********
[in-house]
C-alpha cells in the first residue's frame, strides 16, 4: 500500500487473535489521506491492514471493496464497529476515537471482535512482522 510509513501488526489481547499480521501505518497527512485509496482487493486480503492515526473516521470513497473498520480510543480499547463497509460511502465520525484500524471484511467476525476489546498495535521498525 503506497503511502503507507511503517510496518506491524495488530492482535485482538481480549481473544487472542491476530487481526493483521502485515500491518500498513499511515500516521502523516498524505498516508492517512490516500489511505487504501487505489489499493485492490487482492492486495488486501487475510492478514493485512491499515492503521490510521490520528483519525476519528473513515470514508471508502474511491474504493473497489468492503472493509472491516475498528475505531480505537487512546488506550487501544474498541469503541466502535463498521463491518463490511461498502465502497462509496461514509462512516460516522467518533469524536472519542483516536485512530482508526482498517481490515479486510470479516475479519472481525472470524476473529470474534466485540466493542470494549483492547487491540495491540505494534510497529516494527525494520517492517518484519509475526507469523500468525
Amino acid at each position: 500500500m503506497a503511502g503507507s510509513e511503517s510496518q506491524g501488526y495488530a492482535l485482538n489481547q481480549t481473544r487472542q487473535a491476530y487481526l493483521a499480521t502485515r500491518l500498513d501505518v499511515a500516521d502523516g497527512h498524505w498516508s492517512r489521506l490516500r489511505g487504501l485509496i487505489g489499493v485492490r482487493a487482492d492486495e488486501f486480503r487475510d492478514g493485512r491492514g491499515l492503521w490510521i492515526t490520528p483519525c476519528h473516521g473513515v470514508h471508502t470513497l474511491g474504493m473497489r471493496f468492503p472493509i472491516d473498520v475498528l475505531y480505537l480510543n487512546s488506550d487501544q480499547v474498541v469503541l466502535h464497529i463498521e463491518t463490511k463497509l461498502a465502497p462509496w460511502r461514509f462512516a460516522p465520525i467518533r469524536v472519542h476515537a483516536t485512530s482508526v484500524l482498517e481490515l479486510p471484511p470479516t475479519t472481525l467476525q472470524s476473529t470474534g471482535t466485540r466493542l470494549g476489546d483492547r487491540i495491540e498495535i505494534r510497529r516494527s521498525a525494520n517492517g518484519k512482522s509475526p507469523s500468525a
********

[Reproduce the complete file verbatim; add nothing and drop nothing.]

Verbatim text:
[in-house]
C-alpha cells in the first residue's frame, strides 16, 4: 500500500487473535489521506491492514471493496464497529476515537471482535512482522 510509513501488526489481547499480521501505518497527512485509496482487493486480503492515526473516521470513497473498520480510543480499547463497509460511502465520525484500524471484511467476525476489546498495535521498525 503506497503511502503507507511503517510496518506491524495488530492482535485482538481480549481473544487472542491476530487481526493483521502485515500491518500498513499511515500516521502523516498524505498516508492517512490516500489511505487504501487505489489499493485492490487482492492486495488486501487475510492478514493485512491499515492503521490510521490520528483519525476519528473513515470514508471508502474511491474504493473497489468492503472493509472491516475498528475505531480505537487512546488506550487501544474498541469503541466502535463498521463491518463490511461498502465502497462509496461514509462512516460516522467518533469524536472519542483516536485512530482508526482498517481490515479486510470479516475479519472481525472470524476473529470474534466485540466493542470494549483492547487491540495491540505494534510497529516494527525494520517492517518484519509475526507469523500468525
Amino acid at each position: 500500500m503506497a503511502g503507507s510509513e511503517s510496518q506491524g501488526y495488530a492482535l485482538n489481547q481480549t481473544r487472542q487473535a491476530y487481526l493483521a499480521t502485515r500491518l500498513d501505518v499511515a500516521d502523516g497527512h498524505w498516508s492517512r489521506l490516500r489511505g487504501l485509496i487505489g489499493v485492490r482487493a487482492d492486495e488486501f486480503r487475510d492478514g493485512r491492514g491499515l492503521w490510521i492515526t490520528p483519525c476519528h473516521g473513515v470514508h471508502t470513497l474511491g474504493m473497489r471493496f468492503p472493509i472491516d473498520v475498528l475505531y480505537l480510543n487512546s488506550d487501544q480499547v474498541v469503541l466502535h464497529i463498521e463491518t463490511k463497509l461498502a465502497p462509496w460511502r461514509f462512516a460516522p465520525i467518533r469524536v472519542h476515537a483516536t485512530s482508526v484500524l482498517e481490515l479486510p471484511p470479516t475479519t472481525l467476525q472470524s476473529t470474534g471482535t466485540r466493542l470494549g476489546d483492547r487491540i495491540e498495535i505494534r510497529r516494527s521498525a525494520n517492517g518484519k512482522s509475526p507469523s500468525a